We call it the Wedding March. For eight days Chris and I would hike the Scottish Highlands and the Isle of Skye before tying the knot in the Orkney Islands. Of course everyone thought we were crazy, which is probably why we decided to do it. After all, who takes a long and arduous journey on the way to their own wedding? And how exactly does one pack for such a trip—particularly the bride? Hiking boots and tulle are a terrible mix.
Let’s just say that if Chris was putting me through some kind of test (he said everything had to fit into a carry-on so we wouldn’t risk lost luggage), then I passed it with a rainbow flag. “In that case, we’ll just have to ship my trousseau,” I said. I expected him to balk, but it turned out he was thinking the same thing, only because his Bonnie Prince Charlie groom ensemble, which included a custom-made kilt in Highland Granite tartan and thirty-four other thingamajigs, was going to take up at least as much space as my big fat gown and super-bling high heels.
After a particularly heated and absurd spat over just exactly how to pack our oversized, overpriced FedEx box, we taped the whole thing up and took it down to our local shipping facility. About an hour later, we emerged dazed and confused with a receipt for an amount that could have easily paid a messenger to deliver the thing in person.
For nearly a month, I would do nothing but worry night and day about whether the contents of this box had arrived safely—and whether I would, without the help of a scale, fit into my gown at call time. Sure, I’d burn a lot of calories tramping around for eight days, but would it be enough to offset two weeks in Eataly?
Then a flash of brilliance struck me: If I drank no more than one glass of wine a day, I could seriously cut calories without even trying. The last time we were in Italy, which was for six weeks, I drank like a fish and came home looking like a bloated mackerel. Who knew wine hid so many calories in such a small amount? Not that I ever stopped at a small amount. Why have one glass when many more will do? We were, after all, in one of the most romantic wine countries in the world.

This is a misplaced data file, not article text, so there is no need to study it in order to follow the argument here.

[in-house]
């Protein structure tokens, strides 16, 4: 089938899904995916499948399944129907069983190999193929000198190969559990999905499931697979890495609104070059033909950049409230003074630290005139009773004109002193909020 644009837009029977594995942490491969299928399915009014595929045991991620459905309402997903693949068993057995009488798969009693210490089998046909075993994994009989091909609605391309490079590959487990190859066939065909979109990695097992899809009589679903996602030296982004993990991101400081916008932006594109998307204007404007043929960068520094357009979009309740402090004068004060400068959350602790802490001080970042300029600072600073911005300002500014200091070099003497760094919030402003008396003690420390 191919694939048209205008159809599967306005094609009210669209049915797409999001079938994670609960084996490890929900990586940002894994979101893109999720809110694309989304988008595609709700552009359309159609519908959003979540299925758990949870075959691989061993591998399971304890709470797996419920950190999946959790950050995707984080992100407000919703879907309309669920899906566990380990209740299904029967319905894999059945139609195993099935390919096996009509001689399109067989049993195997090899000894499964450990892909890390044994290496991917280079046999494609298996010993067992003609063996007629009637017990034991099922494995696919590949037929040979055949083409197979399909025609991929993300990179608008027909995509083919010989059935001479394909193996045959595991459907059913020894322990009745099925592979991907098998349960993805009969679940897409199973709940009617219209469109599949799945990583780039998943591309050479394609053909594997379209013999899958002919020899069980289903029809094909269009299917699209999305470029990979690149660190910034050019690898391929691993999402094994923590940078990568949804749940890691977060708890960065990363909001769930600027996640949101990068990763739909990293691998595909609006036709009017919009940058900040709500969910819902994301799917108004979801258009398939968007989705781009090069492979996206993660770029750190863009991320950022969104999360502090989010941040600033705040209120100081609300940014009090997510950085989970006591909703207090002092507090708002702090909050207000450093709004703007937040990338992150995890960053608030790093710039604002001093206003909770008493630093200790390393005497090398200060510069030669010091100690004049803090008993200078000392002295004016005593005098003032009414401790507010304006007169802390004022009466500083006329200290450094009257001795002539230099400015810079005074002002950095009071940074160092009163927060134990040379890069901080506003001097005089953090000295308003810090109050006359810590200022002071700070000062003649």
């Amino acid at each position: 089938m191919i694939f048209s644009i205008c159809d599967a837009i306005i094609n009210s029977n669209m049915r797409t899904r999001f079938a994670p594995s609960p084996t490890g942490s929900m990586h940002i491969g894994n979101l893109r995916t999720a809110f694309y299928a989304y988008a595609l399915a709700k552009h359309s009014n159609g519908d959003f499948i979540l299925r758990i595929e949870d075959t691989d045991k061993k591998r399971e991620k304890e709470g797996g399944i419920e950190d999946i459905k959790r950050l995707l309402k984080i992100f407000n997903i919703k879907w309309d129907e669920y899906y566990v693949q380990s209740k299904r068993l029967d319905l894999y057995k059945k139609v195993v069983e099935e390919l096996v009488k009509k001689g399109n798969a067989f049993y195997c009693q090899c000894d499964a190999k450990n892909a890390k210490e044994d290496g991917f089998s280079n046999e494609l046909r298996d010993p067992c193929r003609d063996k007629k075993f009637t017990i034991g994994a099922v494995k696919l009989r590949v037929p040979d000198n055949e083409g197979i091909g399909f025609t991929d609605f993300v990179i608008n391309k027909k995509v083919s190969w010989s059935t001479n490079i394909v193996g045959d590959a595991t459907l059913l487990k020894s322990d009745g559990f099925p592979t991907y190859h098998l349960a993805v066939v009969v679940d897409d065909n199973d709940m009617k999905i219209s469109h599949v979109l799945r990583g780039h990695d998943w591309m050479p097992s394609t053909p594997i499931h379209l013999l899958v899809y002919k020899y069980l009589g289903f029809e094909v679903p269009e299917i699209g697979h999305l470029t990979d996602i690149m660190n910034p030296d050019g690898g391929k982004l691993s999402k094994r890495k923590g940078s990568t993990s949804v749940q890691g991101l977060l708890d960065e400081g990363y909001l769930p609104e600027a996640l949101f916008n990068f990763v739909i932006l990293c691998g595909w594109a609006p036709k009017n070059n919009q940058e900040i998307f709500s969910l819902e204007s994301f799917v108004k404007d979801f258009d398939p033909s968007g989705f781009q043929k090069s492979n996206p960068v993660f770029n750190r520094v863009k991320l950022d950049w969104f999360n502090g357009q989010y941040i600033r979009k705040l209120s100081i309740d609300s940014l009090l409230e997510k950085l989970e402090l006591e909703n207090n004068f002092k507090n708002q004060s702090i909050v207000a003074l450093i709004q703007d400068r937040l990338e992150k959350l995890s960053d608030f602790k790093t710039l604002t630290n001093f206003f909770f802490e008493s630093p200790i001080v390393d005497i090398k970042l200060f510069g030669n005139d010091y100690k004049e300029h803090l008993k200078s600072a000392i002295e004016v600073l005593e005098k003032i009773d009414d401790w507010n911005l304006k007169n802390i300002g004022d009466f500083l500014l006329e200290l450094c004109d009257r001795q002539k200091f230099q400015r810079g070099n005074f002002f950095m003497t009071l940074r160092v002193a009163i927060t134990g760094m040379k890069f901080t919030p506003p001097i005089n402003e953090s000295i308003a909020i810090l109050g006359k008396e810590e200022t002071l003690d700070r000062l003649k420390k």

Now none of that mattered. The only thing that mattered was that my zipper zip—all the way—on our wedding day. “Don’t worry so much about it,” Chris said. “You can use safety pins if you have to.” Right. Over my dead body was I going to MacGyver a dress that had required three separate fittings. I would starve, sober, first. Which turned out to be tougher in Scotland than in Italy.
In the land of la dolce vita, a quarto (250 ml) of wine comes in a carafe at an enoteca, making it simple to ration a generous one-glass portion into three servings. Perfetto. In Glasgow? Forget it. First of all, a delectable red wine in a Scottish pub doesn’t exist. And asking for one makes you look like a nutter. It’s not a fine-wine-sipping kind of country. A person needs something sturdy to shoo away the gray, the cold, and the wet. Every which way I looked I saw ads inviting the public to a comforting nip. Guinness was “Good for You,” while Glenfiddich promised that “One Day You Will.” Will what? Recover?
Folks talked about going to the pub for a wee dram or a pint as if they were just going to have the one, but I never saw anyone stop at that number. Bloated, pasty, and hollow-eyed, my fellow tipplers filled sidewalks, barstools, and park benches from the Style Mile all the way to our hotel. Most of them looked like the living dead, at least until they’d had a few snootfuls; then they turned shiny, red, and loud.
Apparently I wasn’t the first to notice a fatal attraction between Scots and their booze (not that we’re doing any better in the States, myself included). In some drinking establishments notices on tables, and posters on bathroom stalls, reminded us that “If you can read between the lines, you can save lives” and “Choose life.”
Maybe the government had connected the dots between overeager alcohol consumption and the laundry list of social problems that go with it, but from the looks of things, the average bloke and blokette hadn’t bothered. Or if they had, they were fine to forget about it with another frothy pint. Moderation, it seemed, was strictly for the daft.
Truth told, Glasgow was depressing the hell out of me. After two nights, I was itching for the Scotland I’d seen on Monarch of the Glen DVDs for the past eight months: misty, green, and magical, with handsome lairds careening around in Range Rovers. Bye-bye urban grime, hello Highlands!
But first we had to get some rest, which was anything but forthcoming on a Friday night downtown. The street below our hotel window heaved with payday revelers, upchuckers, and a particularly shrill woman desperate to find Tom, TOM, TOMMMMM! While Chris attempted to shower in a cubby-sized bathroom, I stuffed my ears with neon-colored silicone, pulled the “100% authentic Highland wool” blanket over my head, and wished hard for Tom to show the hell up, fast.
“Please let tomorrow be a better day,” I implored the Universe. Maybe it was one too many wee drams, or just exhaustion, but I thought I heard a voice say, “Aye, lass, it’s gaein be awricht ance the pain has gane awa’.”